B.C. Government’s decision to implement a new 15 per cent tax on Vancouver area residential properties bought by people without permanent residency is the hot topic in Canadian real estate world these days. It’s scary when government’s get involved in the market and it’s even scarier when they implement the decision in a week!
Richard has talked to Tamsin McMahon of The Globe and Mail and shared his views of the situation and what this could mean for the Toronto market. The article got featured on the home page!
If Toronto does not go the way of the tax, yes you are going to get more people coming to Toronto.
Mr. Silver is monitoring a handful of deals involving sales of overseas buyers in the Toronto area that are not set to close until later in the fall.
My sellers who have sold their properties to offshore buyers are going to be nervous. I would suggest to any politician right now: Let’s see what happens with Vancouver because it doesn’t make sense to go down the road [of a foreign-buyers tax] and then all of a sudden have to completely turn and pull back on it.
Both Toronto Mayor John Tory and Ontario Finance Minister Charles Sousa have said they will be closely watching the effects of B.C.’s tax, which came with little warning. In an effort to get ahead of the debate, the Toronto Real Estate Board, which opposes a tax, has said it plans to publish the results of a survey of its membership to gauge the extent of foreign investment in the Greater Toronto Area.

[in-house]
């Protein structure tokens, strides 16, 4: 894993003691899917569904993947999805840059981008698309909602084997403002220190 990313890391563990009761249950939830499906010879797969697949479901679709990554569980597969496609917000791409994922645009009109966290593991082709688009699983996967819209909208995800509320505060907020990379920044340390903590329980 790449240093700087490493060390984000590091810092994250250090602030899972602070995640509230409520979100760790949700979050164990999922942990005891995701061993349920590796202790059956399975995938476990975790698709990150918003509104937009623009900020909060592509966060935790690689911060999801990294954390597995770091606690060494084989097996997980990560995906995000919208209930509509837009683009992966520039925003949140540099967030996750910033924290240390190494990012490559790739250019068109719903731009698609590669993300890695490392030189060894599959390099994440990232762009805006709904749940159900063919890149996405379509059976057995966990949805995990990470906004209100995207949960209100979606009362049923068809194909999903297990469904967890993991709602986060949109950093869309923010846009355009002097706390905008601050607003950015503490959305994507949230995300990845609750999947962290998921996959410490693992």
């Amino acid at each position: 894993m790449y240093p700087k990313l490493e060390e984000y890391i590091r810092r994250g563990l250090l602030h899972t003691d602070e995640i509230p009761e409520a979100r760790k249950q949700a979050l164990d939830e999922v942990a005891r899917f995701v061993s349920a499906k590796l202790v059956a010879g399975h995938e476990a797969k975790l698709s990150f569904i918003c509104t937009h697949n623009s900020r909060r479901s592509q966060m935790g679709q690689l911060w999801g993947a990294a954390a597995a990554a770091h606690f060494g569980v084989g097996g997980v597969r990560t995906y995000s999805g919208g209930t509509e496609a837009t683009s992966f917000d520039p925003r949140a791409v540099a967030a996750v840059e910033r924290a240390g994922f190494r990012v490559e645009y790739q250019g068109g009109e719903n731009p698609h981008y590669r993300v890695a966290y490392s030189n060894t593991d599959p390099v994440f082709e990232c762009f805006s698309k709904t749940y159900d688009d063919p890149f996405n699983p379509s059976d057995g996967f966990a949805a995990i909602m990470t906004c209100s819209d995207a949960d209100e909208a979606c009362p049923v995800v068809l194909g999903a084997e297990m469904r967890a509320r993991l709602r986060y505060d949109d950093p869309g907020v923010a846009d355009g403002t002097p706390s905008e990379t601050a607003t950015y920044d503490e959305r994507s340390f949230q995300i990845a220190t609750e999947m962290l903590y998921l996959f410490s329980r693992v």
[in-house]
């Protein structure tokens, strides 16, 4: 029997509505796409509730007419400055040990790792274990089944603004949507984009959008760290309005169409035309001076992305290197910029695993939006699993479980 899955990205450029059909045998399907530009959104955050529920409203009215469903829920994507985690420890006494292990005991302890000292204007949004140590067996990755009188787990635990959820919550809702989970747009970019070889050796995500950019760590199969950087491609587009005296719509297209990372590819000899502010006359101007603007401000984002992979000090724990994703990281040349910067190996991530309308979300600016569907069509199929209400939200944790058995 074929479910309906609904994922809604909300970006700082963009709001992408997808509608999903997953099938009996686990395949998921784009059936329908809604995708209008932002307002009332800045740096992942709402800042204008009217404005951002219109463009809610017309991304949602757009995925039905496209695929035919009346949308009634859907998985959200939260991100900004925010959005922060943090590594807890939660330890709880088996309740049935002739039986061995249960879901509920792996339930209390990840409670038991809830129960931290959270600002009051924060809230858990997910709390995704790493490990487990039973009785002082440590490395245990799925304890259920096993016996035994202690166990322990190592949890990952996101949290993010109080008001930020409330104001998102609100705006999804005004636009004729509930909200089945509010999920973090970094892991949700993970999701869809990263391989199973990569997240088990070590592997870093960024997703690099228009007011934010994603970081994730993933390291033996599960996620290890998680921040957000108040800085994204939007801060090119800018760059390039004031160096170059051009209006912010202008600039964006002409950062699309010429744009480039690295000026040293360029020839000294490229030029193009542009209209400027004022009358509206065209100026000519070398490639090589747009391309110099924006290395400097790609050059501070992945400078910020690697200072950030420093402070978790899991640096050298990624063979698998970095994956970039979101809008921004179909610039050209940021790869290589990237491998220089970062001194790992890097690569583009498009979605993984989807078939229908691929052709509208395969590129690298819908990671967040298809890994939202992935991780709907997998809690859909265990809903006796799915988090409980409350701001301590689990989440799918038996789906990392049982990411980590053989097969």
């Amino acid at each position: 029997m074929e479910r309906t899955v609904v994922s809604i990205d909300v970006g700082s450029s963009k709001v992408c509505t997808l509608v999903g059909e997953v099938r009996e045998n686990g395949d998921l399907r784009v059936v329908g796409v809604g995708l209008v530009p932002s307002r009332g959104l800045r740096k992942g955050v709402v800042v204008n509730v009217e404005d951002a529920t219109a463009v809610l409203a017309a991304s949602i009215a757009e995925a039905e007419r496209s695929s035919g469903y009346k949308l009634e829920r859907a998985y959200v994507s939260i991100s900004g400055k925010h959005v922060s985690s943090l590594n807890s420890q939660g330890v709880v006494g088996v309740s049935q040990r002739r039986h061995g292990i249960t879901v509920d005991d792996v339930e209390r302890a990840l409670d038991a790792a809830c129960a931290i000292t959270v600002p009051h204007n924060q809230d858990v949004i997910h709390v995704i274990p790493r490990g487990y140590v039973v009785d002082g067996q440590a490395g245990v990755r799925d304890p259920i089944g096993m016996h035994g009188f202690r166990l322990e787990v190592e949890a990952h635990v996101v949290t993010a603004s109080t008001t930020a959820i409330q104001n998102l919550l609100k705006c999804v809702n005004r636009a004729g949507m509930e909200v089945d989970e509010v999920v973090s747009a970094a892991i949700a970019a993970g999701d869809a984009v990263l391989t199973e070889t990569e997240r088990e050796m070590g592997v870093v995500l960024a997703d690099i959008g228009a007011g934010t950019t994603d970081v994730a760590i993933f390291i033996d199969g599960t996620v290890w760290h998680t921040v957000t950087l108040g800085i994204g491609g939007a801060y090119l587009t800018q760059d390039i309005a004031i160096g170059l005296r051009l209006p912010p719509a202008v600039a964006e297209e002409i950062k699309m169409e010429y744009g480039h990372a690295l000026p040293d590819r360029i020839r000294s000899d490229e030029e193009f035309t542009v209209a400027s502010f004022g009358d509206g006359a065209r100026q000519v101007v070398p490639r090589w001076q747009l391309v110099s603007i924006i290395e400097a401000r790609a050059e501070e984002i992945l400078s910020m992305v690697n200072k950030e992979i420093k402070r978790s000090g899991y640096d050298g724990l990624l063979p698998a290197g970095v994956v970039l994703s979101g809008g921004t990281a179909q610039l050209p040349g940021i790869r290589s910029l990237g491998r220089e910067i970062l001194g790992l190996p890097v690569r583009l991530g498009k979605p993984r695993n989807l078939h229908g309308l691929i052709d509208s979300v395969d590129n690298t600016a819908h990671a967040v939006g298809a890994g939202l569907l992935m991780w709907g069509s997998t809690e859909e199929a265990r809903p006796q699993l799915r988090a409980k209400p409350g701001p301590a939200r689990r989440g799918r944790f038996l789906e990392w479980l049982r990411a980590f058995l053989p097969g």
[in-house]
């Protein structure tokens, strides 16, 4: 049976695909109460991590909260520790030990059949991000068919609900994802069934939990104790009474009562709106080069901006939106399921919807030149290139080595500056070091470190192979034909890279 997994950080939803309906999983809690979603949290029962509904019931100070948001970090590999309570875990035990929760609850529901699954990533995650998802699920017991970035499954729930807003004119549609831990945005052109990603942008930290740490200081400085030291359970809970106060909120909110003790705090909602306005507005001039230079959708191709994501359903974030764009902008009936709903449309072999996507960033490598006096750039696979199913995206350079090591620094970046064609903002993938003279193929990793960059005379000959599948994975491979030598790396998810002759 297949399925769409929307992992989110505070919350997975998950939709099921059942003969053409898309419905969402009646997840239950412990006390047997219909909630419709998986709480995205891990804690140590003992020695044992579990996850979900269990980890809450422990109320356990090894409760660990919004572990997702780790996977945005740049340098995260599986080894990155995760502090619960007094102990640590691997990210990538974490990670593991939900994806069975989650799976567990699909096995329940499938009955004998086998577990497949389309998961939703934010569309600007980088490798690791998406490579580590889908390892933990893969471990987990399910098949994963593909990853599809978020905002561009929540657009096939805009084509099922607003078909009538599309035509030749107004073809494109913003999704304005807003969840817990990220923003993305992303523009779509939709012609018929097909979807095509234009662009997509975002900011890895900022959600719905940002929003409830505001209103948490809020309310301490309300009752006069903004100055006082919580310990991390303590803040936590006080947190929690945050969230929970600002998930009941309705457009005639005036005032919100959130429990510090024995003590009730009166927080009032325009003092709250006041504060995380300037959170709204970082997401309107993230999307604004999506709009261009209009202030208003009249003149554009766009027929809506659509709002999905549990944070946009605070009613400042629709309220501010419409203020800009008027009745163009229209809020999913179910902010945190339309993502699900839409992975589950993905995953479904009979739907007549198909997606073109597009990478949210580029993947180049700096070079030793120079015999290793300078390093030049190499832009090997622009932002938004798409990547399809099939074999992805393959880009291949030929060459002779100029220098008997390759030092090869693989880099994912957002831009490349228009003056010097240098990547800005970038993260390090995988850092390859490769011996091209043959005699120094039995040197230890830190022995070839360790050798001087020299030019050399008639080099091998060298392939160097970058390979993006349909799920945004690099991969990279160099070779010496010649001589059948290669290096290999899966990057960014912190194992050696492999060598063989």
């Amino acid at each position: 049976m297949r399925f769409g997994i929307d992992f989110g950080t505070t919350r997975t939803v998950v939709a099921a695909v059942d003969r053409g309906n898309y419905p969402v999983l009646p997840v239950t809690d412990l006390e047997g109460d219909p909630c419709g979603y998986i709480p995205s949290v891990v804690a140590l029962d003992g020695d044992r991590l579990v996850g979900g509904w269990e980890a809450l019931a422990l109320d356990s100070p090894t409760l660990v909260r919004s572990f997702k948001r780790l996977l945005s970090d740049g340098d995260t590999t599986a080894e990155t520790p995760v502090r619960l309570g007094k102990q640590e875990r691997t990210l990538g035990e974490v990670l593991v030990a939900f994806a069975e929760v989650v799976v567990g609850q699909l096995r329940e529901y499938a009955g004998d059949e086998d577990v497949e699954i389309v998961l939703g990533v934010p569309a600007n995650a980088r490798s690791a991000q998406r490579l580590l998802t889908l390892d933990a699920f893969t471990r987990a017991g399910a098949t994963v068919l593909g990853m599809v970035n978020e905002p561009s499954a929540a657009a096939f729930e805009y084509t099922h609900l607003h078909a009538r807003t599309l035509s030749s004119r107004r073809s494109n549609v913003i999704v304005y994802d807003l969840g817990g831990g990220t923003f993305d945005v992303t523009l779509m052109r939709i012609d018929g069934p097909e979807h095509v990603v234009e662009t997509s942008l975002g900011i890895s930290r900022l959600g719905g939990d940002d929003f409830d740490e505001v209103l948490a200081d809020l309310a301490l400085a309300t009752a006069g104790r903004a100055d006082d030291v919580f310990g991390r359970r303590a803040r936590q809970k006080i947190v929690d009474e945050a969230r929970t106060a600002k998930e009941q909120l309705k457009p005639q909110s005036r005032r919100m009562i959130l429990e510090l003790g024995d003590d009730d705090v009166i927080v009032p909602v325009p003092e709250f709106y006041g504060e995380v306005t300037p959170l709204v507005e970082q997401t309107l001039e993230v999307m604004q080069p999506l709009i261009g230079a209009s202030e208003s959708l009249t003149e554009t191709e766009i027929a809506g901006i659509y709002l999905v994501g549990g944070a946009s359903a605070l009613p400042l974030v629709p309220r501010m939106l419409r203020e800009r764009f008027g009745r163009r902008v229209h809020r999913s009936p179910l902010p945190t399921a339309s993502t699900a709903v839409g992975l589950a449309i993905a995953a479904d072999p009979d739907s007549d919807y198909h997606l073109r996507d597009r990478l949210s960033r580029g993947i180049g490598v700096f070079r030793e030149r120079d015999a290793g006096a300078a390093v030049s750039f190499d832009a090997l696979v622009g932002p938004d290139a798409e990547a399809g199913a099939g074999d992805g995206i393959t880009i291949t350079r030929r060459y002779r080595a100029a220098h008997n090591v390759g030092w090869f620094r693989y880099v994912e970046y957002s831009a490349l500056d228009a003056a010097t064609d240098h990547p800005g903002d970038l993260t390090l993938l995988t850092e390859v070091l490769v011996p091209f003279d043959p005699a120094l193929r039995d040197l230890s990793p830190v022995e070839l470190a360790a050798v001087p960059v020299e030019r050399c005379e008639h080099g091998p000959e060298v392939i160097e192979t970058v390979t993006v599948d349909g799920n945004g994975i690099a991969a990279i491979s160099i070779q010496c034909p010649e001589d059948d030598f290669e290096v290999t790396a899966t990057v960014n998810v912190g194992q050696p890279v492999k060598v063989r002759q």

The increased focus on international investment in Canada’s housing market comes as prices for detached homes in the City of Toronto rose 20.7 per cent in July, to an average of more than $1.2-million. In the suburban “905” region, prices for average detached homes hit $888,565, up almost 22 per cent from last July.
The market frenzy was not limited to detached properties. Townhouses and semi-detached homes also saw double-digit annualized price gains in July. Condo prices rose more than 9 per cent from the same month last year, to $406,865. Average resale condo prices jumped 13 per cent in the 905 region and 8.2 per cent in the 416 area.
Even as the number of house sales rose slightly in July from the same month last year, resale listings fell almost 14 per cent in Toronto and dropped slightly more than 3 per cent in the suburbs. A severe shortage of listings in the face of strong demand has some industry observers urging local governments to increase housing supply rather than restrict foreign investment. “Housing policy is now top of mind for all levels of government,” said board president Larry Cerqua in a statement. “Policy-makers need to be focusing on solutions to the sustained lack of low-rise inventory throughout the GTA.”
Homeowners are cautious about selling and becoming buyers in Toronto’s hyper-competitive market, exacerbating the shortage of homes for sales, Mr. Silver said
There are not a lot of listings and part of the reason is prices are very high. If you don’t have to buy, then you don’t move. So even though prices have gone up, there’s a lot of people who are in a holding pattern.
Read the whole article here.